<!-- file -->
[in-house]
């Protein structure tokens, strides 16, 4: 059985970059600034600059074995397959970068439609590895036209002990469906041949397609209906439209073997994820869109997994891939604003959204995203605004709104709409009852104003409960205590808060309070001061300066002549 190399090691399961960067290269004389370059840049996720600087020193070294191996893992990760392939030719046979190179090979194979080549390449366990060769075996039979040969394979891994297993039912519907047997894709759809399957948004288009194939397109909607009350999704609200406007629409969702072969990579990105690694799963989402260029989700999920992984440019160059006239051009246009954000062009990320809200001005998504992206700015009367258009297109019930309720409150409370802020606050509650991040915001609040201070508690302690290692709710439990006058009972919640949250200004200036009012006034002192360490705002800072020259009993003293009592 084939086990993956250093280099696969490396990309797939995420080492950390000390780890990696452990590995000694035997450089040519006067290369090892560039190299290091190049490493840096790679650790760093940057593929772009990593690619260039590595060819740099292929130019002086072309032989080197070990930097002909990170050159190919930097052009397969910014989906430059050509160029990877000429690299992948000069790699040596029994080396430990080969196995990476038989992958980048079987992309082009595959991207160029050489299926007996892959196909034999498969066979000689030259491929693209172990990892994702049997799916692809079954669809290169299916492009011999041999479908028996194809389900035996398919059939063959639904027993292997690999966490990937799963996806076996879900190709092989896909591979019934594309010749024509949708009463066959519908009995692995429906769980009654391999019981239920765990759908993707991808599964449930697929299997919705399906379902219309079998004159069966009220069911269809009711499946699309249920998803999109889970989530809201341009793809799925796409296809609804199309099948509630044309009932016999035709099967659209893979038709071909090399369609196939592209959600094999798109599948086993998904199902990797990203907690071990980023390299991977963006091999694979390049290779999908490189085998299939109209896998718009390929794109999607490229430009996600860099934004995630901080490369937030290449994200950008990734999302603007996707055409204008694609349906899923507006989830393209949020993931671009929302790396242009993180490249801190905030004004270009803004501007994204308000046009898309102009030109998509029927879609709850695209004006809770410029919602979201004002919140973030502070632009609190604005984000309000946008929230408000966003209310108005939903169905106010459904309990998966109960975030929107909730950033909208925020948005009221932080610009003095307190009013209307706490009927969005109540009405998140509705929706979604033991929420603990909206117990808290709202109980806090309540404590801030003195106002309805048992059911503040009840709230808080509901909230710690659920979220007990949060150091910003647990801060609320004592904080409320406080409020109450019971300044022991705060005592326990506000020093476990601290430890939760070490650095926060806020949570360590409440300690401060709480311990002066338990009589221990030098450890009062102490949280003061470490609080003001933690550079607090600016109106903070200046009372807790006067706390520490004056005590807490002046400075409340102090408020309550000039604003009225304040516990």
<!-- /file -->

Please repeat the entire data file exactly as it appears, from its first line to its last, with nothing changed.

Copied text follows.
[in-house]
């Protein structure tokens, strides 16, 4: 059985970059600034600059074995397959970068439609590895036209002990469906041949397609209906439209073997994820869109997994891939604003959204995203605004709104709409009852104003409960205590808060309070001061300066002549 190399090691399961960067290269004389370059840049996720600087020193070294191996893992990760392939030719046979190179090979194979080549390449366990060769075996039979040969394979891994297993039912519907047997894709759809399957948004288009194939397109909607009350999704609200406007629409969702072969990579990105690694799963989402260029989700999920992984440019160059006239051009246009954000062009990320809200001005998504992206700015009367258009297109019930309720409150409370802020606050509650991040915001609040201070508690302690290692709710439990006058009972919640949250200004200036009012006034002192360490705002800072020259009993003293009592 084939086990993956250093280099696969490396990309797939995420080492950390000390780890990696452990590995000694035997450089040519006067290369090892560039190299290091190049490493840096790679650790760093940057593929772009990593690619260039590595060819740099292929130019002086072309032989080197070990930097002909990170050159190919930097052009397969910014989906430059050509160029990877000429690299992948000069790699040596029994080396430990080969196995990476038989992958980048079987992309082009595959991207160029050489299926007996892959196909034999498969066979000689030259491929693209172990990892994702049997799916692809079954669809290169299916492009011999041999479908028996194809389900035996398919059939063959639904027993292997690999966490990937799963996806076996879900190709092989896909591979019934594309010749024509949708009463066959519908009995692995429906769980009654391999019981239920765990759908993707991808599964449930697929299997919705399906379902219309079998004159069966009220069911269809009711499946699309249920998803999109889970989530809201341009793809799925796409296809609804199309099948509630044309009932016999035709099967659209893979038709071909090399369609196939592209959600094999798109599948086993998904199902990797990203907690071990980023390299991977963006091999694979390049290779999908490189085998299939109209896998718009390929794109999607490229430009996600860099934004995630901080490369937030290449994200950008990734999302603007996707055409204008694609349906899923507006989830393209949020993931671009929302790396242009993180490249801190905030004004270009803004501007994204308000046009898309102009030109998509029927879609709850695209004006809770410029919602979201004002919140973030502070632009609190604005984000309000946008929230408000966003209310108005939903169905106010459904309990998966109960975030929107909730950033909208925020948005009221932080610009003095307190009013209307706490009927969005109540009405998140509705929706979604033991929420603990909206117990808290709202109980806090309540404590801030003195106002309805048992059911503040009840709230808080509901909230710690659920979220007990949060150091910003647990801060609320004592904080409320406080409020109450019971300044022991705060005592326990506000020093476990601290430890939760070490650095926060806020949570360590409440300690401060709480311990002066338990009589221990030098450890009062102490949280003061470490609080003001933690550079607090600016109106903070200046009372807790006067706390520490004056005590807490002046400075409340102090408020309550000039604003009225304040516990």